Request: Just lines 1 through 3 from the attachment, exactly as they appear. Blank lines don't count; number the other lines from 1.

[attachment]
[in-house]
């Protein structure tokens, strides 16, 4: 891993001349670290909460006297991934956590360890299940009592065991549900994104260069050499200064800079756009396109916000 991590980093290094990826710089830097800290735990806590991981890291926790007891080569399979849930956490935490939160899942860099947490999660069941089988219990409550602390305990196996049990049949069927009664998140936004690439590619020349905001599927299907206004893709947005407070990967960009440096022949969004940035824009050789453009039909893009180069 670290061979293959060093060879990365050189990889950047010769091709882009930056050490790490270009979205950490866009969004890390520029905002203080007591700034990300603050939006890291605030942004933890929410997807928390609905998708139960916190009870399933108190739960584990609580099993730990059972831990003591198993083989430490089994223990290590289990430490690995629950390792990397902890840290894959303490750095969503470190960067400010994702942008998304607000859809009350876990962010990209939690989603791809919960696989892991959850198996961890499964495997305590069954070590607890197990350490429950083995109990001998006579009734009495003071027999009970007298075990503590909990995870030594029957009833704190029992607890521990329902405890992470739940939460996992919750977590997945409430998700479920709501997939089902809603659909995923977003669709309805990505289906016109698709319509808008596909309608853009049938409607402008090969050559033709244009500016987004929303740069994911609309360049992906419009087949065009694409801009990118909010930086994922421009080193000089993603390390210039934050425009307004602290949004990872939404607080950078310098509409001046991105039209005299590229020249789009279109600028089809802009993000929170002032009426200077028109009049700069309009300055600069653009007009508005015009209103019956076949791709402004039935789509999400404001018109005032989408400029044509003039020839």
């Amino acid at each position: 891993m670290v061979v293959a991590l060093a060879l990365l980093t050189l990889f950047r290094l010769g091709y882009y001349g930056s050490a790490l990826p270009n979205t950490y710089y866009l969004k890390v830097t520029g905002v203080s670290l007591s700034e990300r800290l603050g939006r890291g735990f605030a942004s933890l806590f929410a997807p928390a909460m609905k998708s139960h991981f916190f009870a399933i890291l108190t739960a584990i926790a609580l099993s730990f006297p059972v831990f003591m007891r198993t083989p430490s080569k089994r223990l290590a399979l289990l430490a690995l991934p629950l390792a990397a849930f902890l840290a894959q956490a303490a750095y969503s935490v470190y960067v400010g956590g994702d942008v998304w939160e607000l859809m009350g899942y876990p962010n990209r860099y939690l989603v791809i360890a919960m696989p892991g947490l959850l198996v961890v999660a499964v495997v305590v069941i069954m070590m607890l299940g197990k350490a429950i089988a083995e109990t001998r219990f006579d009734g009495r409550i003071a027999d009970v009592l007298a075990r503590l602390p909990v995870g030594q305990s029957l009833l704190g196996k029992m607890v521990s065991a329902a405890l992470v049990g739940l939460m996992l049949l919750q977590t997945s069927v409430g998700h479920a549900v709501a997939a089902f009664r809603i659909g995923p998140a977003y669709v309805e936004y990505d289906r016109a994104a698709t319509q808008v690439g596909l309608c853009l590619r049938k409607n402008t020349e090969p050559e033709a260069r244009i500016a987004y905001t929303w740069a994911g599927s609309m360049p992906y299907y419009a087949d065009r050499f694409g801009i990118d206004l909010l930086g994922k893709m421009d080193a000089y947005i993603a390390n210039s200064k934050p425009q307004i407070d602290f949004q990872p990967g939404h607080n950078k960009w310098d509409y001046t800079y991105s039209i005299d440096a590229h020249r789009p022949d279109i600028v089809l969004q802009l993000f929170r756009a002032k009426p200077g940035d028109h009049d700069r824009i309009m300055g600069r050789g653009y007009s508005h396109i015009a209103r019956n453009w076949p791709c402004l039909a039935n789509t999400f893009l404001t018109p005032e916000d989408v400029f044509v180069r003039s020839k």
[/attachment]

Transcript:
[in-house]
């Protein structure tokens, strides 16, 4: 891993001349670290909460006297991934956590360890299940009592065991549900994104260069050499200064800079756009396109916000 991590980093290094990826710089830097800290735990806590991981890291926790007891080569399979849930956490935490939160899942860099947490999660069941089988219990409550602390305990196996049990049949069927009664998140936004690439590619020349905001599927299907206004893709947005407070990967960009440096022949969004940035824009050789453009039909893009180069 670290061979293959060093060879990365050189990889950047010769091709882009930056050490790490270009979205950490866009969004890390520029905002203080007591700034990300603050939006890291605030942004933890929410997807928390609905998708139960916190009870399933108190739960584990609580099993730990059972831990003591198993083989430490089994223990290590289990430490690995629950390792990397902890840290894959303490750095969503470190960067400010994702942008998304607000859809009350876990962010990209939690989603791809919960696989892991959850198996961890499964495997305590069954070590607890197990350490429950083995109990001998006579009734009495003071027999009970007298075990503590909990995870030594029957009833704190029992607890521990329902405890992470739940939460996992919750977590997945409430998700479920709501997939089902809603659909995923977003669709309805990505289906016109698709319509808008596909309608853009049938409607402008090969050559033709244009500016987004929303740069994911609309360049992906419009087949065009694409801009990118909010930086994922421009080193000089993603390390210039934050425009307004602290949004990872939404607080950078310098509409001046991105039209005299590229020249789009279109600028089809802009993000929170002032009426200077028109009049700069309009300055600069653009007009508005015009209103019956076949791709402004039935789509999400404001018109005032989408400029044509003039020839």
């Amino acid at each position: 891993m670290v061979v293959a991590l060093a060879l990365l980093t050189l990889f950047r290094l010769g091709y882009y001349g930056s050490a790490l990826p270009n979205t950490y710089y866009l969004k890390v830097t520029g905002v203080s670290l007591s700034e990300r800290l603050g939006r890291g735990f605030a942004s933890l806590f929410a997807p928390a909460m609905k998708s139960h991981f916190f009870a399933i890291l108190t739960a584990i926790a609580l099993s730990f006297p059972v831990f003591m007891r198993t083989p430490s080569k089994r223990l290590a399979l289990l430490a690995l991934p629950l390792a990397a849930f902890l840290a894959q956490a303490a750095y969503s935490v470190y960067v400010g956590g994702d942008v998304w939160e607000l859809m009350g899942y876990p962010n990209r860099y939690l989603v791809i360890a919960m696989p892991g947490l959850l198996v961890v999660a499964v495997v305590v069941i069954m070590m607890l299940g197990k350490a429950i089988a083995e109990t001998r219990f006579d009734g009495r409550i003071a027999d009970v009592l007298a075990r503590l602390p909990v995870g030594q305990s029957l009833l704190g196996k029992m607890v521990s065991a329902a405890l992470v049990g739940l939460m996992l049949l919750q977590t997945s069927v409430g998700h479920a549900v709501a997939a089902f009664r809603i659909g995923p998140a977003y669709v309805e936004y990505d289906r016109a994104a698709t319509q808008v690439g596909l309608c853009l590619r049938k409607n402008t020349e090969p050559e033709a260069r244009i500016a987004y905001t929303w740069a994911g599927s609309m360049p992906y299907y419009a087949d065009r050499f694409g801009i990118d206004l909010l930086g994922k893709m421009d080193a000089y947005i993603a390390n210039s200064k934050p425009q307004i407070d602290f949004q990872p990967g939404h607080n950078k960009w310098d509409y001046t800079y991105s039209i005299d440096a590229h020249r789009p022949d279109i600028v089809l969004q802009l993000f929170r756009a002032k009426p200077g940035d028109h009049d700069r824009i309009m300055g600069r050789g653009y007009s508005h396109i015009a209103r019956n453009w076949p791709c402004l039909a039935n789509t999400f893009l404001t018109p005032e916000d989408v400029f044509v180069r003039s020839k």